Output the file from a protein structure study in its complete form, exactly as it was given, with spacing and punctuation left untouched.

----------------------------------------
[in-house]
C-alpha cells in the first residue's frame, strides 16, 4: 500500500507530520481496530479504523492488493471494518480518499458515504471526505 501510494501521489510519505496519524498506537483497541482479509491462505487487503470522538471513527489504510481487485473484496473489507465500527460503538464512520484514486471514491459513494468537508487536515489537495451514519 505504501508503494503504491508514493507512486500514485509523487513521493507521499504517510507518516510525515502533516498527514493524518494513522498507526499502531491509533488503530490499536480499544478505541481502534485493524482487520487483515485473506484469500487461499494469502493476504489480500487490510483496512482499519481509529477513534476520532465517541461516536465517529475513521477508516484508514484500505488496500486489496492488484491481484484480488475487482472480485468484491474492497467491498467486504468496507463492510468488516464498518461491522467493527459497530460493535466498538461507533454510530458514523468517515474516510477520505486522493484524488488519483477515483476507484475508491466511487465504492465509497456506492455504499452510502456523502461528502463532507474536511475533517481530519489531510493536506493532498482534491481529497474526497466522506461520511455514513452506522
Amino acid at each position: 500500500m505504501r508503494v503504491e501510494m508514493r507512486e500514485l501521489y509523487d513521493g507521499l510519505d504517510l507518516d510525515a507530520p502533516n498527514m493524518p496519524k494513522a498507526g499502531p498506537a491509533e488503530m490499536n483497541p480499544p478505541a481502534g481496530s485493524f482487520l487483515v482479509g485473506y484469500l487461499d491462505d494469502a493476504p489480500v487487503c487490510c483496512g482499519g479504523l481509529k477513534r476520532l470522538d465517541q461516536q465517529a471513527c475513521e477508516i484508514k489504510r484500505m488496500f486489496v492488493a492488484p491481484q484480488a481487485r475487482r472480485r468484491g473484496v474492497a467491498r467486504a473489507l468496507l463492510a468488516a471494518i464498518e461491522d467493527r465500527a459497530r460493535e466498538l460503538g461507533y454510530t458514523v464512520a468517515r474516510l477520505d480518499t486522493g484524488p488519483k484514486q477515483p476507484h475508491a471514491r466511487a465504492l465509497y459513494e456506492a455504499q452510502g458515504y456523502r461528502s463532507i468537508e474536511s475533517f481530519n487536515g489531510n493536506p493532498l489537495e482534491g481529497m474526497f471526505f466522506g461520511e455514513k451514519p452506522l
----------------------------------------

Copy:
[in-house]
C-alpha cells in the first residue's frame, strides 16, 4: 500500500507530520481496530479504523492488493471494518480518499458515504471526505 501510494501521489510519505496519524498506537483497541482479509491462505487487503470522538471513527489504510481487485473484496473489507465500527460503538464512520484514486471514491459513494468537508487536515489537495451514519 505504501508503494503504491508514493507512486500514485509523487513521493507521499504517510507518516510525515502533516498527514493524518494513522498507526499502531491509533488503530490499536480499544478505541481502534485493524482487520487483515485473506484469500487461499494469502493476504489480500487490510483496512482499519481509529477513534476520532465517541461516536465517529475513521477508516484508514484500505488496500486489496492488484491481484484480488475487482472480485468484491474492497467491498467486504468496507463492510468488516464498518461491522467493527459497530460493535466498538461507533454510530458514523468517515474516510477520505486522493484524488488519483477515483476507484475508491466511487465504492465509497456506492455504499452510502456523502461528502463532507474536511475533517481530519489531510493536506493532498482534491481529497474526497466522506461520511455514513452506522
Amino acid at each position: 500500500m505504501r508503494v503504491e501510494m508514493r507512486e500514485l501521489y509523487d513521493g507521499l510519505d504517510l507518516d510525515a507530520p502533516n498527514m493524518p496519524k494513522a498507526g499502531p498506537a491509533e488503530m490499536n483497541p480499544p478505541a481502534g481496530s485493524f482487520l487483515v482479509g485473506y484469500l487461499d491462505d494469502a493476504p489480500v487487503c487490510c483496512g482499519g479504523l481509529k477513534r476520532l470522538d465517541q461516536q465517529a471513527c475513521e477508516i484508514k489504510r484500505m488496500f486489496v492488493a492488484p491481484q484480488a481487485r475487482r472480485r468484491g473484496v474492497a467491498r467486504a473489507l468496507l463492510a468488516a471494518i464498518e461491522d467493527r465500527a459497530r460493535e466498538l460503538g461507533y454510530t458514523v464512520a468517515r474516510l477520505d480518499t486522493g484524488p488519483k484514486q477515483p476507484h475508491a471514491r466511487a465504492l465509497y459513494e456506492a455504499q452510502g458515504y456523502r461528502s463532507i468537508e474536511s475533517f481530519n487536515g489531510n493536506p493532498l489537495e482534491g481529497m474526497f471526505f466522506g461520511e455514513k451514519p452506522l